Even though yesterday is not an adverb, we say:

I played golf yesterday.

only because the preposition, on, is dropped before yesterday. In that on yesterday becomes a prepositional phrase that modifies played:

I played golf (on) yesterday.

That preposition dropping is a rule. What about Japanese sentences like:


Grammatically, is there really a particle after 昨日 such as:

昨日 (では) ゴルフやった。
昨日 (に) ゴルフやった。

In speaking, you pause instead of saying the particle, but in official writing, are those possible particles after 昨日 written (instead of a comma)?

Of course, this is not limited to just 昨日 such as:


In English legal contracts, every last preposition and comma are triple checked because they can make such a huge difference in any sort of dispute.

Now, Japanese commas seem to be void of specificity and thus open to "interpretation" by the counterparties / judge / arbiter, right? With big $ on the line, the counterparties must specify exactly what they are agreeing to, and you can't do that with commas???


No, you won't see any case particle after following words, official or not, as long as they're used to indicate the time when the sentence takes place on/in, because they are completely adverbial in this usage.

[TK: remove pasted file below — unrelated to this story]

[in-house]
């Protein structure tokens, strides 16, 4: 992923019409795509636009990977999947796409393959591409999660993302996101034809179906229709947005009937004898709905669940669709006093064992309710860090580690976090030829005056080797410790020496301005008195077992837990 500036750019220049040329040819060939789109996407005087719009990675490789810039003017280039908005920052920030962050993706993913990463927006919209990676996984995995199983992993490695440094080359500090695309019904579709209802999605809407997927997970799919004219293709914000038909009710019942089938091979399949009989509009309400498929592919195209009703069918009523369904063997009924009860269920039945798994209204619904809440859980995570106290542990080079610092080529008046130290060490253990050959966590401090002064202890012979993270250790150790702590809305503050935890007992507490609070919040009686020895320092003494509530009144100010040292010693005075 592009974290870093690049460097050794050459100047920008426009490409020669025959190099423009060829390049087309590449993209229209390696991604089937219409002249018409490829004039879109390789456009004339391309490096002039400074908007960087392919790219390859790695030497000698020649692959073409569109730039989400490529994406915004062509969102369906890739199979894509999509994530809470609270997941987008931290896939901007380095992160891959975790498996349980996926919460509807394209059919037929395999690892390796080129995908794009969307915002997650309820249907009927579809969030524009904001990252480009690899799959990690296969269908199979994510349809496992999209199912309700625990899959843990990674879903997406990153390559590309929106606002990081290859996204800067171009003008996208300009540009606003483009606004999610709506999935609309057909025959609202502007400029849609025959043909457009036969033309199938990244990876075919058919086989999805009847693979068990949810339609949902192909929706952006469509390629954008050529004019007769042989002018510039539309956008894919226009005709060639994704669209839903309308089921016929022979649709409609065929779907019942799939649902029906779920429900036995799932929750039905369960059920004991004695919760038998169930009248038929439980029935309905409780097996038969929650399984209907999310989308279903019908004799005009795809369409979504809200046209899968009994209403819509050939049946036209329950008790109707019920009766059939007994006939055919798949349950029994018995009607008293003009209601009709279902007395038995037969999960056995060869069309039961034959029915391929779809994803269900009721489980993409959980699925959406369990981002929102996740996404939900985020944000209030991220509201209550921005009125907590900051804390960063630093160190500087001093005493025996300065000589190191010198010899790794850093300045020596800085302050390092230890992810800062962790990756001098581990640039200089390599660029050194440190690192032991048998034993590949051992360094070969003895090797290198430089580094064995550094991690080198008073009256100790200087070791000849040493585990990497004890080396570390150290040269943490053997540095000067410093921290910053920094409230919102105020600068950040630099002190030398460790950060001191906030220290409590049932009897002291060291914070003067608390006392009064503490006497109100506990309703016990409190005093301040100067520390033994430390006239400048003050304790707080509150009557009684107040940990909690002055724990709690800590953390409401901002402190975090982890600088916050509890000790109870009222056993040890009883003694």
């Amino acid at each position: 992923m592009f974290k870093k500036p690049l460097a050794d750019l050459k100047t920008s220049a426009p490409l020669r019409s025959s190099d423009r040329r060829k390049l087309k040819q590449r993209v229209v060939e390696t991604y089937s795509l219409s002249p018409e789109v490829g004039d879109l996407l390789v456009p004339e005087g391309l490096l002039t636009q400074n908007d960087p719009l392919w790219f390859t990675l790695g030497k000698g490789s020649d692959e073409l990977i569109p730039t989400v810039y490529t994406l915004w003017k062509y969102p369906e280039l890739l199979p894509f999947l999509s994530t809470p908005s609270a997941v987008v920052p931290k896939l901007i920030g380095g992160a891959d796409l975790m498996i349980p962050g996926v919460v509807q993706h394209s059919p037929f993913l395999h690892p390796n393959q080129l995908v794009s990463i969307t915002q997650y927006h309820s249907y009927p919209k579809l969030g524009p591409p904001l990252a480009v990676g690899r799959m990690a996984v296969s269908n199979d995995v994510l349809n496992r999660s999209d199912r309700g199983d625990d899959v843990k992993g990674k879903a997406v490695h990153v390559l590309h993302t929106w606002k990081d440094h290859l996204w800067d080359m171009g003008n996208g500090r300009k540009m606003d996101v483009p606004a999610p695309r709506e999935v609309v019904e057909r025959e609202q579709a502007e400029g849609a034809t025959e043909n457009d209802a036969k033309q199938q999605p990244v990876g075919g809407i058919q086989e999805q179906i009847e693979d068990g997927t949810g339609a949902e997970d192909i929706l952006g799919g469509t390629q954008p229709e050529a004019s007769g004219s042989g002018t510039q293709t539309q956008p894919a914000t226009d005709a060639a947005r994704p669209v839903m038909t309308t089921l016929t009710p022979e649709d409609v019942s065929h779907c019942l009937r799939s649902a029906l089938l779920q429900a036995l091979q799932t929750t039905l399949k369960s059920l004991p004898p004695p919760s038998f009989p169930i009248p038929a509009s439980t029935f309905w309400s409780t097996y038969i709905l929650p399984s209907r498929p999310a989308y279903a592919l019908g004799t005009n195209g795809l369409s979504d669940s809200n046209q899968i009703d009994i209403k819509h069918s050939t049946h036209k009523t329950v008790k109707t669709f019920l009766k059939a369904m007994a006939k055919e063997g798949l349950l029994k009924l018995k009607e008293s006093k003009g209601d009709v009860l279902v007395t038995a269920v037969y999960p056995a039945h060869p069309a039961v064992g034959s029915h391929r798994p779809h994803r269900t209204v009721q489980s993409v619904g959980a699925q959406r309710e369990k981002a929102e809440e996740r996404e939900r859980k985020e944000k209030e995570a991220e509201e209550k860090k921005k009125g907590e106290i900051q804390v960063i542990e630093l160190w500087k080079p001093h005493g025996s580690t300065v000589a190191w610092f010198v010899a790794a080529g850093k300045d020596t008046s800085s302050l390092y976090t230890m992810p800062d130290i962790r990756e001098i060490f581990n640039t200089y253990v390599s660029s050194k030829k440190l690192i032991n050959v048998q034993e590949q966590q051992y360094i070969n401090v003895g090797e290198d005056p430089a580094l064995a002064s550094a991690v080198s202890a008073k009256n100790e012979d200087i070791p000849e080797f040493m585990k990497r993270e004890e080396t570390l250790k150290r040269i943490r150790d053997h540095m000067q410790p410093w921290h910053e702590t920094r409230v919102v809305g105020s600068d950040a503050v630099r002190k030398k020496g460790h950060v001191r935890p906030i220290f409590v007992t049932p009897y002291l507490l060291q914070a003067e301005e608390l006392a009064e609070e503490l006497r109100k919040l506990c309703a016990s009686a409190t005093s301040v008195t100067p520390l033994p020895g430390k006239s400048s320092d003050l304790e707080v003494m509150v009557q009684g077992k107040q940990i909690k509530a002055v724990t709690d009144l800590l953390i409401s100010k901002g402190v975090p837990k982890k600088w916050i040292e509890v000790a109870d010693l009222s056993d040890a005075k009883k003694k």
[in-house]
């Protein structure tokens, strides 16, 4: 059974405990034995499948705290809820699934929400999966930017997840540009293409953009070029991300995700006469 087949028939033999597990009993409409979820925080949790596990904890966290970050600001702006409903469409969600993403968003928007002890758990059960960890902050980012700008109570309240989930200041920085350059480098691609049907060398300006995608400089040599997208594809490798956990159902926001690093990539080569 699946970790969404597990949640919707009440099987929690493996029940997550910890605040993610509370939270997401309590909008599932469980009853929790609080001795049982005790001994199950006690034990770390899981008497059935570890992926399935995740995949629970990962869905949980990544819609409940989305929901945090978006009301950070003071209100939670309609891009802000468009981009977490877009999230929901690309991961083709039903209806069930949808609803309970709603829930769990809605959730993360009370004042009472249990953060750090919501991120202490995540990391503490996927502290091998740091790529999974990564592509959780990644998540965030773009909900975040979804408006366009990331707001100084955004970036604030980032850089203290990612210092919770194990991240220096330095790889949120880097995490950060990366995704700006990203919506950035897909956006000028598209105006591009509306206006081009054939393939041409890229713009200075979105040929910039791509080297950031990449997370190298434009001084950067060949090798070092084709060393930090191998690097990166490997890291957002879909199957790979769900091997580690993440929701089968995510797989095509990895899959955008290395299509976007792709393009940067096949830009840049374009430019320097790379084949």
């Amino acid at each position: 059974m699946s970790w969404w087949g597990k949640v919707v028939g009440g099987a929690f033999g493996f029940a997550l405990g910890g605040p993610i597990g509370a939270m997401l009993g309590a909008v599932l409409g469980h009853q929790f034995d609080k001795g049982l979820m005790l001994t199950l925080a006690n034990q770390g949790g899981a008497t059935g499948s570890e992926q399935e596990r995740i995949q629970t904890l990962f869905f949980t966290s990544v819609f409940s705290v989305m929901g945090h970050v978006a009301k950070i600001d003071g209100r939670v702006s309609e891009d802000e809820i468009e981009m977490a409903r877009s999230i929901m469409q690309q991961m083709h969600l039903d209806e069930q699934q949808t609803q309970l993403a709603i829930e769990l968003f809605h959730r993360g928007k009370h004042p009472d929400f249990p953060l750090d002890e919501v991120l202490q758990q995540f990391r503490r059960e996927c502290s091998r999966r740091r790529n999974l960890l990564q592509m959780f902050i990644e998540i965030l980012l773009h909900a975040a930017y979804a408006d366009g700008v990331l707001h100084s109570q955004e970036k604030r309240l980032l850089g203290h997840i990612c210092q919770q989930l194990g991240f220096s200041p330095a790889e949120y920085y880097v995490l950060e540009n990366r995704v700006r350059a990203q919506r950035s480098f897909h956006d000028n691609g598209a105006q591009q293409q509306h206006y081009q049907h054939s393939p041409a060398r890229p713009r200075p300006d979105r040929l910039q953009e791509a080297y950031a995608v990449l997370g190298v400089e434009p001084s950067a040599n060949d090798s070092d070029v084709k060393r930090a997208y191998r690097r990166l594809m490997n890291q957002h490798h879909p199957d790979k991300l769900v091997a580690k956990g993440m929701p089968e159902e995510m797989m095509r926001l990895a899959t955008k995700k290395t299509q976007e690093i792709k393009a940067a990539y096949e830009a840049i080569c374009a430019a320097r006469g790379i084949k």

• 昨日, 今日, 明日 etc.
  • 先週, 今週, 来週 etc.
  • 先月, 今月, 来月 etc.
  • 前期, 今期, 来期 etc.
  • 去年, 今年, 来年 etc.
  • 今朝, 明朝, 昨晩, 今晩, 今夜 etc.
  • 毎日, 毎週, 毎月, 毎年 etc.

今晩(× に)荷物が届きそうだ。
今日(× に)荷物が届きそうだ。
今週(× に)荷物が届きそうだ。

Of course, if you use those words in other ways, you must put right particles.

今日仕事が終わる。 (by today)
今日にも荷物が届きそうだ。 (any day now)
今日()荷物が届きそうだ。 (particles other than case aren't affected)

  • 毎日とか毎年とかの「毎~」も加えられます?
    – Chocolate
    Dec 29 '20 at 17:34
  • @Chocolate なるほど~、ではそれも。ありがとうございます Dec 30 '20 at 10:03

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